Snapshot Saturday: A house on the hill: only a child need apply

If you go walking in Wensleydale: if you go for a walk from Jervaulx to Jervaulx via Thornton Steward, you’ll come across this tree home, at the edge of a field, commanding views over the valley.

It’s pretty much in the middle of nowhere, but I always like to imagine a doting grandfather, tall and rangy from a tough life’s farming and probably reminiscent of the BFG, lovingly creating a little refuge for his grandchild in this hollow tree.

I couldn’t fit in it, neither could you.  Perhaps the grandchild is too big now.  It’s all a question of scale after all.

This post is in response to this week’s WordPress Challenge: ‘Scale’.

 

A walk with added history

This was a fine day for a walk, and a fine day to have a few history lessons thrown in

This is what we did.  Here’s our starting point at East Witton, about 15 miles from home. It’s a lovely small village of about 250 people, where most of the houses were built in the early 19th century round the extensive village green.

East Witton
East Witton

We passed through fields with views across the Dales.  We walked along a green lane, through woods, and eventually reached a wooded gorge through which the River Cover runs, and where we crossed over the charming stone bridge known as the Hullo Bridge.  It was quite a climb up the hill on the other side, and we were hoping for glimpses of Braithwaite Hall.  Too many trees in full leaf. We hardly glimpsed it.

It’s built on the site of a grange belonging to Jervaulx Abbey.  After the Dissolution of the Monasteries it continued as a sheep farm, as it had been under the monks.  This is an area where the monks of both Jervaulx and Fountains Abbey extended their influence widely: enormous numbers of sheepall over the region were managed from local granges where the lay brothers who cared for them lived.

The ruins of Middleham Castle.
The ruins of Middleham Castle.

We were nearly in Middleham now.  This is above all a horsey town.  The monks of Jervaulx bred horses, and brought them to the Moor to exercise them.  When the monks eventually went, the horses remained, as did the training tradition .  Middleham these days is home to around 15 racehorse trainers and 500 horses, yet it’s a small town of hardly more than 820 people.  It was too late for us to see the horses out on the Gallops this morning, so instead the first thing we saw was the castle, which dates back to 1190 and was the stronghold of the powerful Neville family from the 14th century.  Richard Plantagenet, later Richard III was sent here as a young man to be trained in arms by Richard Neville, Earl of Warwick, his cousin.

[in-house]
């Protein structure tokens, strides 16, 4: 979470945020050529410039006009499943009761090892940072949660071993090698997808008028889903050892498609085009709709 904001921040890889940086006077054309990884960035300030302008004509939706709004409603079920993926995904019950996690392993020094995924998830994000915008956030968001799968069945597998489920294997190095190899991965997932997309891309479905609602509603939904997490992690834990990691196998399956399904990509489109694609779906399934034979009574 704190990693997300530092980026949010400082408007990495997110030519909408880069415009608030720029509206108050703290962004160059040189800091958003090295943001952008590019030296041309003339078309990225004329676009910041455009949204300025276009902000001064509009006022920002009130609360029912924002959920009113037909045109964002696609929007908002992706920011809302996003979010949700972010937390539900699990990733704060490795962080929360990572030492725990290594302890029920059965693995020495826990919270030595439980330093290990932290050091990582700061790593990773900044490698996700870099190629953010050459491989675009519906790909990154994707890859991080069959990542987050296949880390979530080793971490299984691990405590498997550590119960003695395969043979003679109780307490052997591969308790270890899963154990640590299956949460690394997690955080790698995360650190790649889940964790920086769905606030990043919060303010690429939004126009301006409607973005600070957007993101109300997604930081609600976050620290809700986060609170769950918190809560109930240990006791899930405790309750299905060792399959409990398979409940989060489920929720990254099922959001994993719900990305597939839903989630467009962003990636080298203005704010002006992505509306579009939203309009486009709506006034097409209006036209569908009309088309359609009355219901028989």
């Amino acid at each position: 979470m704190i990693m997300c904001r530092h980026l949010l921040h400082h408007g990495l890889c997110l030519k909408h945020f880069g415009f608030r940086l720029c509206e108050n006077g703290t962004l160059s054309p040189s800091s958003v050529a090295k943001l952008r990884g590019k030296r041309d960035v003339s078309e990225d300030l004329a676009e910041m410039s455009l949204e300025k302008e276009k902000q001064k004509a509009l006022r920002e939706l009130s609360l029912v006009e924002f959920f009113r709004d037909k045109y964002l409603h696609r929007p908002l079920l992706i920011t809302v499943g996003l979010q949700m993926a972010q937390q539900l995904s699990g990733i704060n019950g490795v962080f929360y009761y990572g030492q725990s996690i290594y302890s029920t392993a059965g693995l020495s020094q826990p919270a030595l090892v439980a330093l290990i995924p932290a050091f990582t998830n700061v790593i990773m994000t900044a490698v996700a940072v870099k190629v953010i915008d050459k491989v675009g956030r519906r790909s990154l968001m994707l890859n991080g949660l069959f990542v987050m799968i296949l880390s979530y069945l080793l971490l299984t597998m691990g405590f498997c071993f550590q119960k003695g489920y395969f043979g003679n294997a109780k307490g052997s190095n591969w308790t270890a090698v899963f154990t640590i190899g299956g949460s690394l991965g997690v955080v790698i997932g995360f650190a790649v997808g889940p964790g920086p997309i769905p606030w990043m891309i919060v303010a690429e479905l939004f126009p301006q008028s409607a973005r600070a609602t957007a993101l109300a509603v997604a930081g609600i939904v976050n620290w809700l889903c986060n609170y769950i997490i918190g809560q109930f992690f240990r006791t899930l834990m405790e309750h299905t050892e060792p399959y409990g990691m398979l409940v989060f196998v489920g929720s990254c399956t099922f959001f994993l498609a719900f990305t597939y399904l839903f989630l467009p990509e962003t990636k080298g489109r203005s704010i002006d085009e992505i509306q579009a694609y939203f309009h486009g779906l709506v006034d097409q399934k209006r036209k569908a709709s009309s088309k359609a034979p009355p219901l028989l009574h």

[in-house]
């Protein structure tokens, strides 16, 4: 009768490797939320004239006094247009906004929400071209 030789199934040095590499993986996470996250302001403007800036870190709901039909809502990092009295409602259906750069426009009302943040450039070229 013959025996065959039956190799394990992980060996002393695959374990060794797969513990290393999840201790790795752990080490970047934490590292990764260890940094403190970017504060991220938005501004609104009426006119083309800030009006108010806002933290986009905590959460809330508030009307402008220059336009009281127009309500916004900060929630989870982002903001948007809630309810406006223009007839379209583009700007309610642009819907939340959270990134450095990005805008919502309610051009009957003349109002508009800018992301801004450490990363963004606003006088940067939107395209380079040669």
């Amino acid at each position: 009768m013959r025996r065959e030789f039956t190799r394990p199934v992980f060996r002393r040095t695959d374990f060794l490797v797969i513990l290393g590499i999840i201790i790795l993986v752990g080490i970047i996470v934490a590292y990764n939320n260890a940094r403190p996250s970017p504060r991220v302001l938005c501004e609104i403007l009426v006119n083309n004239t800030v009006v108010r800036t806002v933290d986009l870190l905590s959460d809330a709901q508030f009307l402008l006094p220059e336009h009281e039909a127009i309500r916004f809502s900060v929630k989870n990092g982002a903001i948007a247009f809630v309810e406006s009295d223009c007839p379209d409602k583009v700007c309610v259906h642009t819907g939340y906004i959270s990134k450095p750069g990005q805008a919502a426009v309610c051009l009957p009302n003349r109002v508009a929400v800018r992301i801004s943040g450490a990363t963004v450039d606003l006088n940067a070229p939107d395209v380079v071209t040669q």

The earliest known portrait of Richard III (Wikimedia Commons)
The earliest known portrait of Richard III (Wikimedia Commons)

Warwick had the bad habit of changing sides throughout the Wars of the Roses (1455-1485) depending on whether the Yorkists or Lancastrians had the upper hand.  Eventually he came to a bad end when he was killed by the Yorkist King Edward IV and his younger brother Richard.  Edward gave Middleham Castle, and much else to Richard who lived there with his wife, virtually ruling the North of England, for 11 years.  When Edward died, Richard seized the throne and reigned for only 2 years before dying in August 1485 in the final battle of the Wars of the Roses, the Battle of Bosworth in Leicestershire.  And there his body remained for 517 years, before being exhumed from a car park in Leicester in 2012.

For us, Middleham was the site for a rather good picnic, followed by a visit to a teashop for an indifferent cup of tea, and even more indifferent cake.  But the calories were useful.  There were stiles to cross into fields deep in cut grass, waiting to dry off into hay:  a fine walled track Straight Lane – to walk along before reaching the River Cover, languidly passing over bleached white stones on its way to meet the River Ure.  We briefly touched the road once more as we passed Coverbridge Inn.  This dates from 1684, and was owned by the same family – the Towlers – till 1930.  Local legend has it that when the monks of Jervaulx were forced to disband in 1537 at the Dissolution of the Monasteries, they shared their secret recipe for Wensleydale cheese with the Towlers.  We shall never know.

A final walk along woodland paths, open farmland, fields enclosed by characterful drystone walling and we were back in East Witton.  A grand day.

From Jervaulx to Jervaulx – in the mud

 

Jervaulx9thFeb2016 072

I first walked from Jervaulx to Jervaulx last April, and wrote about it here.  However, I failed to lead my fellow ramblers along the same route later that month as I’d said I would, because it rained…. and rained.  I’d promised them the walk though, and today was the day: bright, sunny, blustery – a perfect winter hike.  Except for one thing.  Those floods that have dominated British news this winter are still making their presence felt.

The ruins of Jervaulx.
The ruins of Jervaulx.

Our route today didn’t take us through pastureland.  Sheep aren’t very good at being knee-deep in mud. It took us through soggy fields, and past lake after lake after lake: waters that simply were not there last time I took this route.  It was all very pretty.  Less pretty was the scene at stiles.  Look at us skidding and sliding, trying to pick the shallower puddles as we waited out turn to get from one field to another.

We’re British though, always plucky in adversity.  We soldiered on, sometimes a little weary of heaving mud-crusted boots along sticky, sludgy paths.  But nobody fell over, nobody lost their sandwiches in the mud.  Everybody enjoyed those vistas over the Dales, the starkly beautiful skeletal outlines of winter trees, the blue skies, dappled with characterful cloud.  Were we glad to have made the effort?  Well, I was, and I think my steadfast and dependable companions were too.